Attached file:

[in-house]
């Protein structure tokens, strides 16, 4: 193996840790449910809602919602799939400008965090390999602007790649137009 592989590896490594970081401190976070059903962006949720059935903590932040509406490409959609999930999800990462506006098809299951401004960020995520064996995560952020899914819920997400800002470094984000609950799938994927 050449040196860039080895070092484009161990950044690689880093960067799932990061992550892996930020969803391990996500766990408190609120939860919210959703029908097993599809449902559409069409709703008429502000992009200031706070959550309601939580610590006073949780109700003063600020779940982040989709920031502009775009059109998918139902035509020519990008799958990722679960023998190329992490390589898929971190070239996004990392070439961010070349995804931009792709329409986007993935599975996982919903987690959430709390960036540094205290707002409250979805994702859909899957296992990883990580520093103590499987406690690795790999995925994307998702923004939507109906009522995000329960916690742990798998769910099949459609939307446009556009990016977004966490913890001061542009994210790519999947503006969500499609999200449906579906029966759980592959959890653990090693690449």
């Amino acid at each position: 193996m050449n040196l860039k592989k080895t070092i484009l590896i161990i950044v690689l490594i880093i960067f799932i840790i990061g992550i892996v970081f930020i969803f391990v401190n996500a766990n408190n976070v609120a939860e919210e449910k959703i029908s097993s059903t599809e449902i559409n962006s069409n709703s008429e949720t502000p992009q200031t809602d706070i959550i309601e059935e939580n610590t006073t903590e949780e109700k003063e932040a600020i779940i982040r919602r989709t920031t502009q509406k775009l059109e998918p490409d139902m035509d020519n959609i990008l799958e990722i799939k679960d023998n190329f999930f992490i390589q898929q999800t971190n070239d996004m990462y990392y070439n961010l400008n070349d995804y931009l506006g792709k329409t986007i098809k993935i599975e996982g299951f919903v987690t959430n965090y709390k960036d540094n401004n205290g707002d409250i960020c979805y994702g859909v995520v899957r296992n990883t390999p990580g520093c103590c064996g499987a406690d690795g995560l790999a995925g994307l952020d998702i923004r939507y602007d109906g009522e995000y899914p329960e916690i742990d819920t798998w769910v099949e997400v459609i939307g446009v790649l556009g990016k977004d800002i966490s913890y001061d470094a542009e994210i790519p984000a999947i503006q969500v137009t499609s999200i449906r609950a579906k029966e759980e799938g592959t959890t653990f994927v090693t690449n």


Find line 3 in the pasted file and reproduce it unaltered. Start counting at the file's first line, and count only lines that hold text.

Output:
């Amino acid at each position: 193996m050449n040196l860039k592989k080895t070092i484009l590896i161990i950044v690689l490594i880093i960067f799932i840790i990061g992550i892996v970081f930020i969803f391990v401190n996500a766990n408190n976070v609120a939860e919210e449910k959703i029908s097993s059903t599809e449902i559409n962006s069409n709703s008429e949720t502000p992009q200031t809602d706070i959550i309601e059935e939580n610590t006073t903590e949780e109700k003063e932040a600020i779940i982040r919602r989709t920031t502009q509406k775009l059109e998918p490409d139902m035509d020519n959609i990008l799958e990722i799939k679960d023998n190329f999930f992490i390589q898929q999800t971190n070239d996004m990462y990392y070439n961010l400008n070349d995804y931009l506006g792709k329409t986007i098809k993935i599975e996982g299951f919903v987690t959430n965090y709390k960036d540094n401004n205290g707002d409250i960020c979805y994702g859909v995520v899957r296992n990883t390999p990580g520093c103590c064996g499987a406690d690795g995560l790999a995925g994307l952020d998702i923004r939507y602007d109906g009522e995000y899914p329960e916690i742990d819920t798998w769910v099949e997400v459609i939307g446009v790649l556009g990016k977004d800002i966490s913890y001061d470094a542009e994210i790519p984000a999947i503006q969500v137009t499609s999200i449906r609950a579906k029966e759980e799938g592959t959890t653990f994927v090693t690449n």